Mark Grotjahn, ‘Untitled (Canary Yellow and Black Butterfly 830); and Untitled (Scarlet Lake and Indigo Blue Butterfly 826)’, 2008-2010, Phillips

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Both sheets: 70 x 55.5 cm (27 1/2 x 21 7/8 in.)

Signature: Both signed (Mark Grotjahn in black ink and Takashi Murakami in silver ink) and numbered 130/300 and 121/300 in silver ink, published by Kaikai Kiki, Co., Ltd., Tokyo, both framed.

Image rights: Artworks ©2008-2010 Takashi Murakami/Kaikai Kiki Co. Ltd., All Rights Reserved.

About Mark Grotjahn

Painter and draftsman Mark Grotjahn is known for his ongoing investigation of perspective. In the "Butterfly" paintings starting in 1997, he uses dual and multiple vanishing points to create complex compositions of radiant, tonal color, alluding to such touchstones in the history of modernist painting as Russian Constructivism, Op Art, and Barnett Newman's "zips." Alongside perspective, he has pursued ideas like color restriction, seriality, and the sublime. In his more recent "Face" series, roughly painted on cardboard mounted to canvas, Grotjahn retains his radiant motif but replaces geometric rigor with ritualistic, totemic energy.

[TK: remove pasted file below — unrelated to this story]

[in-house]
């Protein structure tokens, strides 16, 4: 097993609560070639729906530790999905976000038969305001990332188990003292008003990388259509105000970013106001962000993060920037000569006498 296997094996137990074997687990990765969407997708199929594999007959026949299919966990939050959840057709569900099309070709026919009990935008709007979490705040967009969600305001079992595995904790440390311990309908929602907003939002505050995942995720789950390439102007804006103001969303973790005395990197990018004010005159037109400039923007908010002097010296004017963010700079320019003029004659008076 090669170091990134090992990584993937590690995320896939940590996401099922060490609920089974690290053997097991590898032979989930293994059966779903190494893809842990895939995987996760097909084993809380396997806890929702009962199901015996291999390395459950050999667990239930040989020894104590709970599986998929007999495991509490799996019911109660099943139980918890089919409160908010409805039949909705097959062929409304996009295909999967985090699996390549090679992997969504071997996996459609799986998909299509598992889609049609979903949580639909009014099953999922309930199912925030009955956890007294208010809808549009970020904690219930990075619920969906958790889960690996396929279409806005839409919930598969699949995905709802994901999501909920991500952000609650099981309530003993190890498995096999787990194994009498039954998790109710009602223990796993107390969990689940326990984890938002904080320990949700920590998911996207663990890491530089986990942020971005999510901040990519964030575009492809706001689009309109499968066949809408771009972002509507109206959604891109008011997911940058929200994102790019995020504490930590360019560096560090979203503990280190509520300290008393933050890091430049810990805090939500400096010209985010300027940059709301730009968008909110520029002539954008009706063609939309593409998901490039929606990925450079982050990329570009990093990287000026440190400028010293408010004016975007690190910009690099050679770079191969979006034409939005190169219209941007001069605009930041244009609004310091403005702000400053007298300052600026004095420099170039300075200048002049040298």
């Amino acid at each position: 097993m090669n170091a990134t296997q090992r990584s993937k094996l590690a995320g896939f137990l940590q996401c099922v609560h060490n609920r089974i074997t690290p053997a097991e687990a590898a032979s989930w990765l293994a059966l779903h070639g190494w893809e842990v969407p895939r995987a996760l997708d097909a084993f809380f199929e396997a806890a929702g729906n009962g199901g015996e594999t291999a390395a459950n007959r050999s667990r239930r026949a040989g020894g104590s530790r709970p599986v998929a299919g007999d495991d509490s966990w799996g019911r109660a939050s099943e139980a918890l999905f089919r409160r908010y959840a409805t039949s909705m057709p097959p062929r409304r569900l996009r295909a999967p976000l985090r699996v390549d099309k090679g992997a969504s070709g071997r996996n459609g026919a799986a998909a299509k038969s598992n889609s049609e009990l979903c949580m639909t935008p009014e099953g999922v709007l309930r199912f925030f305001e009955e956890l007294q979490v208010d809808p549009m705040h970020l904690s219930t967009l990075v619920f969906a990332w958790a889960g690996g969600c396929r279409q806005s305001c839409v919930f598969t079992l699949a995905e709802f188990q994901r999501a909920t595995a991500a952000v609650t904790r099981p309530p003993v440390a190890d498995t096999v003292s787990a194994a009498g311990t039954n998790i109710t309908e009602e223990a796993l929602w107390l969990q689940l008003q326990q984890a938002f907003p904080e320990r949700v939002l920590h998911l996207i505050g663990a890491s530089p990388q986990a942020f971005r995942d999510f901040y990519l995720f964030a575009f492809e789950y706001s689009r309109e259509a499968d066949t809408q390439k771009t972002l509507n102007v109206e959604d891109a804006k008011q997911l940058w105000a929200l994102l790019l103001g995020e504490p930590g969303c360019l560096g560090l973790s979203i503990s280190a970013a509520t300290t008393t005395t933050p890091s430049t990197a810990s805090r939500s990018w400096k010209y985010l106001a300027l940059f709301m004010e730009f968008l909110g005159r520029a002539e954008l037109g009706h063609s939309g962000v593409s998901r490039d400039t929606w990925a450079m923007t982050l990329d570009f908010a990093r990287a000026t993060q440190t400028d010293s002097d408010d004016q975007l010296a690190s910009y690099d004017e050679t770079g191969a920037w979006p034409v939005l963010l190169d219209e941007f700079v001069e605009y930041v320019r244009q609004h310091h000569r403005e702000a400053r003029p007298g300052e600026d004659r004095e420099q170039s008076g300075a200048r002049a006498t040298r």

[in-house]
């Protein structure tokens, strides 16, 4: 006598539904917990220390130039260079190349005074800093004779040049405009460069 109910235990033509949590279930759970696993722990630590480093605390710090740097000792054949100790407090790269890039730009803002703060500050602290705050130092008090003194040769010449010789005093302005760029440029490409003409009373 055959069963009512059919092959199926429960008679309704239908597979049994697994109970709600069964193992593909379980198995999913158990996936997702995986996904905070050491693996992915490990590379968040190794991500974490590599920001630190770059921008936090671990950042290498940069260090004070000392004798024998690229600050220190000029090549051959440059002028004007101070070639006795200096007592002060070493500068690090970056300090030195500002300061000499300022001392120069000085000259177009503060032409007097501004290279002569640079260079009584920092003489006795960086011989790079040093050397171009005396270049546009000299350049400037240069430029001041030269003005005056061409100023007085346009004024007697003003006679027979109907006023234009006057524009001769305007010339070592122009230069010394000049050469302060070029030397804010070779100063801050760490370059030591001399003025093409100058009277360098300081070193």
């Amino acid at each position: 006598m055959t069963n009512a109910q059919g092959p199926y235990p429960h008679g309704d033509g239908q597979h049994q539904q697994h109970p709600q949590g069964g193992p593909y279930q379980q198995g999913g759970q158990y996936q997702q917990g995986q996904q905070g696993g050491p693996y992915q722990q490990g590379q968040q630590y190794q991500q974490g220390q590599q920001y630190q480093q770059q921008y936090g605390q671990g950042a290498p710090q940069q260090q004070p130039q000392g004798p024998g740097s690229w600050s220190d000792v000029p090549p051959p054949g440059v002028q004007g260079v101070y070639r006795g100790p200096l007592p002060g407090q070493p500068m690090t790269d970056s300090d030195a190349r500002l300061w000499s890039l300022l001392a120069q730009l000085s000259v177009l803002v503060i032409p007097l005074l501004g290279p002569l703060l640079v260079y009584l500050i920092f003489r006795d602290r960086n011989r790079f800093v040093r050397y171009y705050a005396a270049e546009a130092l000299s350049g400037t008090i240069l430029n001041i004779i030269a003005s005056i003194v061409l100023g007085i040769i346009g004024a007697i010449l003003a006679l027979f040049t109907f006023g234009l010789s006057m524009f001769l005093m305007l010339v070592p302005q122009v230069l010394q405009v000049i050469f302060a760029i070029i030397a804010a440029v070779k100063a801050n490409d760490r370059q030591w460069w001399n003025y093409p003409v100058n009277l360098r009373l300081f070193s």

American, b. 1968, Pasadena, California, based in Los Angeles, California

About Takashi Murakami

One of the most acclaimed artists to emerge from postwar Asia, Takashi Murakami—“the Warhol of Japan”—is known for his contemporary Pop synthesis of fine art and popular culture, particularly his use of a boldly graphic and colorful anime and manga cartoon style. Murakami became famous in the 1990s for his “Superflat” theory and for organizing the paradigmatic exhibition of that title, which linked the origins of contemporary Japanese visual culture to historical Japanese art. His output includes paintings, sculptures, drawings, animations, and collaborations with brands such as Louis Vuitton. “Japanese people accept that art and commerce will be blended; and in fact, they are surprised by the rigid and pretentious Western hierarchy of “high art’,” Murakami says. “In the West, it certainly is dangerous to blend the two because people will throw all sorts of stones. But that’s okay—I’m ready with my hard hat.”

Japanese, b. 1962, Tokyo, Japan, based in Tokyo, Japan